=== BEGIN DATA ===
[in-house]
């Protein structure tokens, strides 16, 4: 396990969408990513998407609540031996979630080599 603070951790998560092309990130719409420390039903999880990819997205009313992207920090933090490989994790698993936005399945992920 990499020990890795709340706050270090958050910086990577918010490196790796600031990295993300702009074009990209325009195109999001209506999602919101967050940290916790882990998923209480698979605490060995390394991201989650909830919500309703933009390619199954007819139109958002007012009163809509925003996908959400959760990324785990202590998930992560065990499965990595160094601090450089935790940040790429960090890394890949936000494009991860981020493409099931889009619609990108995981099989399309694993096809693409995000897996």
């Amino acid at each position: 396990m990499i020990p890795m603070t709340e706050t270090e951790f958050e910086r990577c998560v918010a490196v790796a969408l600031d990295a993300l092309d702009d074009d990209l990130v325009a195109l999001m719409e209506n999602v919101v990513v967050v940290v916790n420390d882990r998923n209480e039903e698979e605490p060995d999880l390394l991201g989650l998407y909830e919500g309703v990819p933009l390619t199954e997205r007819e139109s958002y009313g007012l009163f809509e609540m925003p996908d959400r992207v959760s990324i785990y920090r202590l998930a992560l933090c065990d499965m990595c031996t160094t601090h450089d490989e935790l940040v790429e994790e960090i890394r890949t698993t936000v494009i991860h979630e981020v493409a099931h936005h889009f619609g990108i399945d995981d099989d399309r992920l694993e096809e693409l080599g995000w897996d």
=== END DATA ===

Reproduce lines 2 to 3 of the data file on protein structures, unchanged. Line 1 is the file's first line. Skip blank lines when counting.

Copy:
């Protein structure tokens, strides 16, 4: 396990969408990513998407609540031996979630080599 603070951790998560092309990130719409420390039903999880990819997205009313992207920090933090490989994790698993936005399945992920 990499020990890795709340706050270090958050910086990577918010490196790796600031990295993300702009074009990209325009195109999001209506999602919101967050940290916790882990998923209480698979605490060995390394991201989650909830919500309703933009390619199954007819139109958002007012009163809509925003996908959400959760990324785990202590998930992560065990499965990595160094601090450089935790940040790429960090890394890949936000494009991860981020493409099931889009619609990108995981099989399309694993096809693409995000897996």
């Amino acid at each position: 396990m990499i020990p890795m603070t709340e706050t270090e951790f958050e910086r990577c998560v918010a490196v790796a969408l600031d990295a993300l092309d702009d074009d990209l990130v325009a195109l999001m719409e209506n999602v919101v990513v967050v940290v916790n420390d882990r998923n209480e039903e698979e605490p060995d999880l390394l991201g989650l998407y909830e919500g309703v990819p933009l390619t199954e997205r007819e139109s958002y009313g007012l009163f809509e609540m925003p996908d959400r992207v959760s990324i785990y920090r202590l998930a992560l933090c065990d499965m990595c031996t160094t601090h450089d490989e935790l940040v790429e994790e960090i890394r890949t698993t936000v494009i991860h979630e981020v493409a099931h936005h889009f619609g990108i399945d995981d099989d399309r992920l694993e096809e693409l080599g995000w897996d």